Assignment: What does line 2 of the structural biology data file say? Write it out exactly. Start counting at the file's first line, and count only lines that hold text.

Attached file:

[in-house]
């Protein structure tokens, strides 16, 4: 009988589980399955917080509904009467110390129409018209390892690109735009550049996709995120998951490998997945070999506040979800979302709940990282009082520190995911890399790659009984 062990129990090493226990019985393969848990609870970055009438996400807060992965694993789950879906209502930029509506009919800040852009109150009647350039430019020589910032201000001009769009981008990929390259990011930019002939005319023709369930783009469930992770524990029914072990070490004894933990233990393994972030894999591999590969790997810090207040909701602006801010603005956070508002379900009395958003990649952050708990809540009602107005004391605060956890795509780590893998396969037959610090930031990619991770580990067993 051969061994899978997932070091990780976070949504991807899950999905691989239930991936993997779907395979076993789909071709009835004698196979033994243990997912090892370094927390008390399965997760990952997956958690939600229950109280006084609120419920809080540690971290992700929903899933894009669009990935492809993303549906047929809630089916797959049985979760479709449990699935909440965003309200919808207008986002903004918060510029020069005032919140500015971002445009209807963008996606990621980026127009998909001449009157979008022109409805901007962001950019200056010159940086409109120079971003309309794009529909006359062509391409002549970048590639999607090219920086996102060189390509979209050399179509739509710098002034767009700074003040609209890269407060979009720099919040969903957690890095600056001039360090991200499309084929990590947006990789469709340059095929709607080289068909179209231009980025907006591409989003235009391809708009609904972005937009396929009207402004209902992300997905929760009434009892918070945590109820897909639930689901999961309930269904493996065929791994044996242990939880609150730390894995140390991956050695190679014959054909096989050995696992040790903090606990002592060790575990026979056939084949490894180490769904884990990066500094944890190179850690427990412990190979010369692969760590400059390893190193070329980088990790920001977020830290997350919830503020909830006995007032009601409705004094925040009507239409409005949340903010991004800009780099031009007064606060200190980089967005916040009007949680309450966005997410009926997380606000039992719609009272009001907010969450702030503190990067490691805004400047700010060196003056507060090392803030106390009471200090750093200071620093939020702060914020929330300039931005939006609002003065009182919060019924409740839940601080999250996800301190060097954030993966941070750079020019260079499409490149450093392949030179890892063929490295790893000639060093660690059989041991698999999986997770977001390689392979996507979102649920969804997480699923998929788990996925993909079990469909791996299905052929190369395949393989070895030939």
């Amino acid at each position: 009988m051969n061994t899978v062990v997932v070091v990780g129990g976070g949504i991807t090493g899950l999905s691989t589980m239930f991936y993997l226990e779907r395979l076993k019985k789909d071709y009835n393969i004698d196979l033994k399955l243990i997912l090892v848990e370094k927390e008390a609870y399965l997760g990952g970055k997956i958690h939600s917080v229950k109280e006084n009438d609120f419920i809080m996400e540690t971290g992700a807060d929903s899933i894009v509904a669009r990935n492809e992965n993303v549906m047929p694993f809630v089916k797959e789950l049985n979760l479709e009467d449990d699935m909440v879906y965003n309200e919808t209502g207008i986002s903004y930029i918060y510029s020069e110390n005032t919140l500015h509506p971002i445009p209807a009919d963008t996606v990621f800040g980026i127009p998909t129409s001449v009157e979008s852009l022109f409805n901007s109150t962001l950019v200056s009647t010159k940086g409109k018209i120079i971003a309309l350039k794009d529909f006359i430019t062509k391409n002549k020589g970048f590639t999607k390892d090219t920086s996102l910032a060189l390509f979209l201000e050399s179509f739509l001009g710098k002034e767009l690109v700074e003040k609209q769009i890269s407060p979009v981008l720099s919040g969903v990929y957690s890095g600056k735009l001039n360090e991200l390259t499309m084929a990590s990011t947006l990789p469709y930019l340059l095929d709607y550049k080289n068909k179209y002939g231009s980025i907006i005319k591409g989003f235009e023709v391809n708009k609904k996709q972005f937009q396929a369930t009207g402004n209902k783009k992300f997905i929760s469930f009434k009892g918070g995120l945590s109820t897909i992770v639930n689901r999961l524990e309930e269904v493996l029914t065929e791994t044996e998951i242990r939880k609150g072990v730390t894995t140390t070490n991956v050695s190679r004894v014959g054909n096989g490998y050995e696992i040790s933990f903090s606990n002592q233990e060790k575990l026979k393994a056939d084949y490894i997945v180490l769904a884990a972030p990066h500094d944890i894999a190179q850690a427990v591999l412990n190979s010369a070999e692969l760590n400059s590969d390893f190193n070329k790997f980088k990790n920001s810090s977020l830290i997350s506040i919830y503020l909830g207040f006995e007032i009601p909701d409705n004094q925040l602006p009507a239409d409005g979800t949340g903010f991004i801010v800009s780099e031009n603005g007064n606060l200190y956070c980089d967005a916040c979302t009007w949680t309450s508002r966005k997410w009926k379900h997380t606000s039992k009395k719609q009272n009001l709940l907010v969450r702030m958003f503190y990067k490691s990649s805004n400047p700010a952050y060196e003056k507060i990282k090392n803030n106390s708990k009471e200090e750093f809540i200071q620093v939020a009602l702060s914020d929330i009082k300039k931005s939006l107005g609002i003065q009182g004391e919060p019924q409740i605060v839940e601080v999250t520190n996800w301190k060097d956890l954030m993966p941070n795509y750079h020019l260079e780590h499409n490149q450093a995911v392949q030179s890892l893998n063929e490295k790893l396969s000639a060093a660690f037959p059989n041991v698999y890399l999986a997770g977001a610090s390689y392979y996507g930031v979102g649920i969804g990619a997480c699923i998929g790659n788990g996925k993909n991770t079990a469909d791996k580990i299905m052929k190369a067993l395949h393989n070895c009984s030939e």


């Protein structure tokens, strides 16, 4: 009988589980399955917080509904009467110390129409018209390892690109735009550049996709995120998951490998997945070999506040979800979302709940990282009082520190995911890399790659009984 062990129990090493226990019985393969848990609870970055009438996400807060992965694993789950879906209502930029509506009919800040852009109150009647350039430019020589910032201000001009769009981008990929390259990011930019002939005319023709369930783009469930992770524990029914072990070490004894933990233990393994972030894999591999590969790997810090207040909701602006801010603005956070508002379900009395958003990649952050708990809540009602107005004391605060956890795509780590893998396969037959610090930031990619991770580990067993 051969061994899978997932070091990780976070949504991807899950999905691989239930991936993997779907395979076993789909071709009835004698196979033994243990997912090892370094927390008390399965997760990952997956958690939600229950109280006084609120419920809080540690971290992700929903899933894009669009990935492809993303549906047929809630089916797959049985979760479709449990699935909440965003309200919808207008986002903004918060510029020069005032919140500015971002445009209807963008996606990621980026127009998909001449009157979008022109409805901007962001950019200056010159940086409109120079971003309309794009529909006359062509391409002549970048590639999607090219920086996102060189390509979209050399179509739509710098002034767009700074003040609209890269407060979009720099919040969903957690890095600056001039360090991200499309084929990590947006990789469709340059095929709607080289068909179209231009980025907006591409989003235009391809708009609904972005937009396929009207402004209902992300997905929760009434009892918070945590109820897909639930689901999961309930269904493996065929791994044996242990939880609150730390894995140390991956050695190679014959054909096989050995696992040790903090606990002592060790575990026979056939084949490894180490769904884990990066500094944890190179850690427990412990190979010369692969760590400059390893190193070329980088990790920001977020830290997350919830503020909830006995007032009601409705004094925040009507239409409005949340903010991004800009780099031009007064606060200190980089967005916040009007949680309450966005997410009926997380606000039992719609009272009001907010969450702030503190990067490691805004400047700010060196003056507060090392803030106390009471200090750093200071620093939020702060914020929330300039931005939006609002003065009182919060019924409740839940601080999250996800301190060097954030993966941070750079020019260079499409490149450093392949030179890892063929490295790893000639060093660690059989041991698999999986997770977001390689392979996507979102649920969804997480699923998929788990996925993909079990469909791996299905052929190369395949393989070895030939």